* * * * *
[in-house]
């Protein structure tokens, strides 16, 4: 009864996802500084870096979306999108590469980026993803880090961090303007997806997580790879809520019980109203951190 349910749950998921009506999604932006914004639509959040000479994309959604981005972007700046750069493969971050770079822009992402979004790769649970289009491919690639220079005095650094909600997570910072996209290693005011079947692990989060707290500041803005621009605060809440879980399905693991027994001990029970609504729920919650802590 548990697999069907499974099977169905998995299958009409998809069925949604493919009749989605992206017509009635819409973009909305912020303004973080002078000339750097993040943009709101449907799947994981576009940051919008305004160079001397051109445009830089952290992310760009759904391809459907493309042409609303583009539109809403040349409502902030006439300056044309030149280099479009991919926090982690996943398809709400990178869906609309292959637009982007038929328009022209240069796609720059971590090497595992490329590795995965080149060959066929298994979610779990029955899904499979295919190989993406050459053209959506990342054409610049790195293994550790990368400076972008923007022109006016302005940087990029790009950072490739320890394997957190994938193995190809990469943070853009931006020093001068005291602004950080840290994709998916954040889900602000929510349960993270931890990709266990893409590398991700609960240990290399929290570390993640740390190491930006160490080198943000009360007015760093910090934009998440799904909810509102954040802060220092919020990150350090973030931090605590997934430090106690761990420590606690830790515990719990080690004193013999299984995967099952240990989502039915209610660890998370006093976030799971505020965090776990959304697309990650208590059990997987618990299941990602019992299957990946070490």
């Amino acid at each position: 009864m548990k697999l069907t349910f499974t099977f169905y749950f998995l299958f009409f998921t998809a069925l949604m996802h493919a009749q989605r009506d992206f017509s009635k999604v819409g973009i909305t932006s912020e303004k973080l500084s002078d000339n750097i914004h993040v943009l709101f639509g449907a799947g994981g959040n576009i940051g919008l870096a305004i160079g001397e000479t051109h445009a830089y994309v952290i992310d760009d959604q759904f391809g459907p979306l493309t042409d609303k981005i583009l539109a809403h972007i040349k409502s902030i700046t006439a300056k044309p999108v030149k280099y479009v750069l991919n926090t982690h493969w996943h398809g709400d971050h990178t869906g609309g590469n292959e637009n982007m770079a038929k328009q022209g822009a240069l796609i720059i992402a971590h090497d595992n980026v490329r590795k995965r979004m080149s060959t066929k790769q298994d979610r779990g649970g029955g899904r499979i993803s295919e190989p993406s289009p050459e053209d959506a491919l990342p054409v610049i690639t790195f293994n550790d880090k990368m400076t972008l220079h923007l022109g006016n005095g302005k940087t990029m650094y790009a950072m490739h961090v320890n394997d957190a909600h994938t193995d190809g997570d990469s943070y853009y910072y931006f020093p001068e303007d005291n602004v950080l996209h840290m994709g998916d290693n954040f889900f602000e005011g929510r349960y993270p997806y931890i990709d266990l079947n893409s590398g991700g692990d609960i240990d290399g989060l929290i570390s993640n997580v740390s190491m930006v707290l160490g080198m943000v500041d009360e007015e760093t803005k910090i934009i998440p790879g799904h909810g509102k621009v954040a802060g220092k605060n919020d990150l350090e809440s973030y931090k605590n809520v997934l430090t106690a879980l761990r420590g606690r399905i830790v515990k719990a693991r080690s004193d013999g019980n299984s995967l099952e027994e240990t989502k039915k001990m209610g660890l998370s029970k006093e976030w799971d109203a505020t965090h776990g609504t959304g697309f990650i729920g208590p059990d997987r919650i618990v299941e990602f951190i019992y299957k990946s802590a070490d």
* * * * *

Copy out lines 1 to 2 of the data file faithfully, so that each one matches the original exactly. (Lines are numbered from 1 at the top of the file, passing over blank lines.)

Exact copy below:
[in-house]
């Protein structure tokens, strides 16, 4: 009864996802500084870096979306999108590469980026993803880090961090303007997806997580790879809520019980109203951190 349910749950998921009506999604932006914004639509959040000479994309959604981005972007700046750069493969971050770079822009992402979004790769649970289009491919690639220079005095650094909600997570910072996209290693005011079947692990989060707290500041803005621009605060809440879980399905693991027994001990029970609504729920919650802590 548990697999069907499974099977169905998995299958009409998809069925949604493919009749989605992206017509009635819409973009909305912020303004973080002078000339750097993040943009709101449907799947994981576009940051919008305004160079001397051109445009830089952290992310760009759904391809459907493309042409609303583009539109809403040349409502902030006439300056044309030149280099479009991919926090982690996943398809709400990178869906609309292959637009982007038929328009022209240069796609720059971590090497595992490329590795995965080149060959066929298994979610779990029955899904499979295919190989993406050459053209959506990342054409610049790195293994550790990368400076972008923007022109006016302005940087990029790009950072490739320890394997957190994938193995190809990469943070853009931006020093001068005291602004950080840290994709998916954040889900602000929510349960993270931890990709266990893409590398991700609960240990290399929290570390993640740390190491930006160490080198943000009360007015760093910090934009998440799904909810509102954040802060220092919020990150350090973030931090605590997934430090106690761990420590606690830790515990719990080690004193013999299984995967099952240990989502039915209610660890998370006093976030799971505020965090776990959304697309990650208590059990997987618990299941990602019992299957990946070490």